So maybe look at your feelings through that prism?

I say this as someone who has their own internalized sexism (towards men and women both) that I am constantly trying to identify and own and uproot. Racism, too. I so want to be the person who, like Stephen Colbert of old, who doesn't see race. And yet I do and I am mortified by it and I try to push through that lizard brain instinct and the training of my youth.

Something to think about maybe?

Or not. Maybe it just is as simple as you don't like the humor in the video, and I do. There are differences in taste, after all.

I suspect, though, that it is much more complex than that -- as you said, "maybe I'm going into it with the notion that I'm going to be offended anyway."

Aziraphale said:

First off, let me thank you for your kind words, and for engaging thoughtfully and civilly. I really respect anyone who can do that. So first, "poisonous" is probably not the right word, but I did feel like I was being talked down to. Possibly just because I'm oversensitive, or maybe I'm going into it with the notion that I'm going to be offended anyway, I'm not sure. It's not easy for me to put into concise language the nebulous feelings that float around in my brain.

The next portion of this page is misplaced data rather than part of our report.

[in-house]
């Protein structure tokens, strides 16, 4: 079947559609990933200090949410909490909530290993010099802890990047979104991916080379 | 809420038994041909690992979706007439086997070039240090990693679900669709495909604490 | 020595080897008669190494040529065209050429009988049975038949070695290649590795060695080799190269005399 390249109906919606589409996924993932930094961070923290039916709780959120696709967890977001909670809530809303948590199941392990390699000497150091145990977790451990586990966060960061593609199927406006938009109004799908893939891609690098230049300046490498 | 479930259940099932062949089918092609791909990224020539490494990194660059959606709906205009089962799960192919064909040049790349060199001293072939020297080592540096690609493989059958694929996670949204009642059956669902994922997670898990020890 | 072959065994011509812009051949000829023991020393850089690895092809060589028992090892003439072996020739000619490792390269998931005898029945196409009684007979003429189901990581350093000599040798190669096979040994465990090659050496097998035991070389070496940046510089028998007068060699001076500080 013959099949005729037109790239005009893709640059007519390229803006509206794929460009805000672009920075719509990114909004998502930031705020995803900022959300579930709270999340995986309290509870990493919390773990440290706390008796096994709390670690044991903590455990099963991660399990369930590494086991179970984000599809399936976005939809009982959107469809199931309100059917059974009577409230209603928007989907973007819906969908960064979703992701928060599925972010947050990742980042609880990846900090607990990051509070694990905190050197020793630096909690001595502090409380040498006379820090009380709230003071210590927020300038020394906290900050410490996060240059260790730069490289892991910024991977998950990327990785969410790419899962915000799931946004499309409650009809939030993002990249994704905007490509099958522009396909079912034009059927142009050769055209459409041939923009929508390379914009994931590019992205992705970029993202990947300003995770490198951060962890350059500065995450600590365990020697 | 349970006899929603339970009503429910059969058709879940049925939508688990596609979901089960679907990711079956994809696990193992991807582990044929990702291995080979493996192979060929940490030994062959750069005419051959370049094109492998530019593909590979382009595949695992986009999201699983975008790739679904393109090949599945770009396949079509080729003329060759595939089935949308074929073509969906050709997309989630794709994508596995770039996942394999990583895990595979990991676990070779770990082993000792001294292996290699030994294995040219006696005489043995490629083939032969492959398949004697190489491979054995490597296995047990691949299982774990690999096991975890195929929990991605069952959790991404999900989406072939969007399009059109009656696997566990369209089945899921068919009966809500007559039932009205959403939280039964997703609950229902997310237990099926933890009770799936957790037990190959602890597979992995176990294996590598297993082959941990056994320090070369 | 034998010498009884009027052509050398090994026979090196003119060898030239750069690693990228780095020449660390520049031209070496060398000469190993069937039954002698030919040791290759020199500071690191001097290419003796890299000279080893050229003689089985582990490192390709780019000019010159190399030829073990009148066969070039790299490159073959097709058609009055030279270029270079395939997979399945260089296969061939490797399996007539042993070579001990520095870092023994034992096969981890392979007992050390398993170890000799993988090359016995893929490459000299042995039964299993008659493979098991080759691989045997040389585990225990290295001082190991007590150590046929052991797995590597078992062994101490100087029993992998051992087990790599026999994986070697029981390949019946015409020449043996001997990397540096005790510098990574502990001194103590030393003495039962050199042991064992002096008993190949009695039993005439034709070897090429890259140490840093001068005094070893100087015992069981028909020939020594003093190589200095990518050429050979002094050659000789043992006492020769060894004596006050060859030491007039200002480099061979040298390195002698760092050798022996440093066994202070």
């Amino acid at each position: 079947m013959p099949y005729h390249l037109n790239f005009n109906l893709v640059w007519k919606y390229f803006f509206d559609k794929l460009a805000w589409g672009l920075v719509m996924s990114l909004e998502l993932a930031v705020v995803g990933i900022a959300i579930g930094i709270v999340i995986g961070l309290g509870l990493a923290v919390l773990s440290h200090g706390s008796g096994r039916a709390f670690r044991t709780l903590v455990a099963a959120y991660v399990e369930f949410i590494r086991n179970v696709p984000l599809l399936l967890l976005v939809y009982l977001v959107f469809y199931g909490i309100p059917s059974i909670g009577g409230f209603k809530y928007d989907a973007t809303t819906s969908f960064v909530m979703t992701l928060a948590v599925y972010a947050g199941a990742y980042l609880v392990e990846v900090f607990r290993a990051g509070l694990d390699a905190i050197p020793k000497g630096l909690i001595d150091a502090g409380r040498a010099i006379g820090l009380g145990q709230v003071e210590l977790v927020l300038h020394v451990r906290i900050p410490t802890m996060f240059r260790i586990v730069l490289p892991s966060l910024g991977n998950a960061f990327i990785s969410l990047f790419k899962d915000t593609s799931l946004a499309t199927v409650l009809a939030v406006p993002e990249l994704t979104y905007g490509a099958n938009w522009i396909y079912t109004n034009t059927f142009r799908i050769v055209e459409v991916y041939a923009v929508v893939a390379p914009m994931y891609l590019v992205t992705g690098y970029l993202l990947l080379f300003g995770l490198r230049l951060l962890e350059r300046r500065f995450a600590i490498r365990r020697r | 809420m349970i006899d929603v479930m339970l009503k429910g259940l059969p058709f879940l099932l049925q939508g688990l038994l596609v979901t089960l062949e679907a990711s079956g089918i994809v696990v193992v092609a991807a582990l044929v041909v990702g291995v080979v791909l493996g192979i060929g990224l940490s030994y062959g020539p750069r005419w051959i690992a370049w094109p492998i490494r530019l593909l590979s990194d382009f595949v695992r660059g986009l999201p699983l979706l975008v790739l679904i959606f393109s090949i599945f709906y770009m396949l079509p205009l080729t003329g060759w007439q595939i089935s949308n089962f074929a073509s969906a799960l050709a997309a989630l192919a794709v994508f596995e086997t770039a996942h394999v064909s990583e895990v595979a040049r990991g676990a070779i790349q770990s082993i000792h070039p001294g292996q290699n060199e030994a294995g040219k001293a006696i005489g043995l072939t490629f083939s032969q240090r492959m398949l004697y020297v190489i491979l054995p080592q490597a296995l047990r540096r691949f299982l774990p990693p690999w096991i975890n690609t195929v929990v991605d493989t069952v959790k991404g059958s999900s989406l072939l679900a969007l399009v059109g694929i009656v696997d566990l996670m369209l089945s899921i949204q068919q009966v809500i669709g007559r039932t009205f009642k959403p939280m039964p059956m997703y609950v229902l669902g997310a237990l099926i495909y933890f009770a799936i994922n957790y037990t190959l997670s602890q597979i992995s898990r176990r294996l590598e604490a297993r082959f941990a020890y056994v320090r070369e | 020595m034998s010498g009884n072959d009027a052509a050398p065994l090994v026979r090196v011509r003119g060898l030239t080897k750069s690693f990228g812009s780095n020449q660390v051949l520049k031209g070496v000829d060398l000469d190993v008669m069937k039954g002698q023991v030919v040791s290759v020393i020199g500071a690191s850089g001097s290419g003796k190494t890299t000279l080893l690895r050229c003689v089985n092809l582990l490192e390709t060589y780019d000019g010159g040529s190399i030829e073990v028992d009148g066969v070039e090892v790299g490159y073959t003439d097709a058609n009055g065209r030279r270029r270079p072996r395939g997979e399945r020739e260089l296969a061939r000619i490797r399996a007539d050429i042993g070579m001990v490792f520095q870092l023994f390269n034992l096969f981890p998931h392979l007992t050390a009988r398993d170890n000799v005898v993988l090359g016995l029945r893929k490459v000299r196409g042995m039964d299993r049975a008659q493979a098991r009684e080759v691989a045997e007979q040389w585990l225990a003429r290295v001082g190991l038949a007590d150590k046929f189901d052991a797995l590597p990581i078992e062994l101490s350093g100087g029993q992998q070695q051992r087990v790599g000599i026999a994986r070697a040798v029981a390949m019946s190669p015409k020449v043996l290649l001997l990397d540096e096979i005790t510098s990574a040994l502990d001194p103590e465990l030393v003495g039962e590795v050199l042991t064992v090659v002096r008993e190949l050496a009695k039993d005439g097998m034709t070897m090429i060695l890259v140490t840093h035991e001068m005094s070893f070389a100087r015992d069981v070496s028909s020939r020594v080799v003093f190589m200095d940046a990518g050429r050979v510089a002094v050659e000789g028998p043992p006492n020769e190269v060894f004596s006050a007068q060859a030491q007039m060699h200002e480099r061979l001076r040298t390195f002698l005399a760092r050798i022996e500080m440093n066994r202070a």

Also, I'm almost certain that if the presenter had been a male, with the same tone, I would have found it equally as off-putting. As I said, thunderf00t is a dude that I mostly agree with, and I find his patronizing attitude to be... unhelpful at best.

In the end, I can't come up with a good rationalization for why the video should be any different. We shouldn't all be emotionless robots, and these issues *should* be talked about, but at the risk of falling into a relative privation fallacy, I think we all should be conscious of the bigger picture when creating content like this.

Cheers.

Aziraphale (Member Profile)

bareboards2 says...

Thanks for this thoughtful response.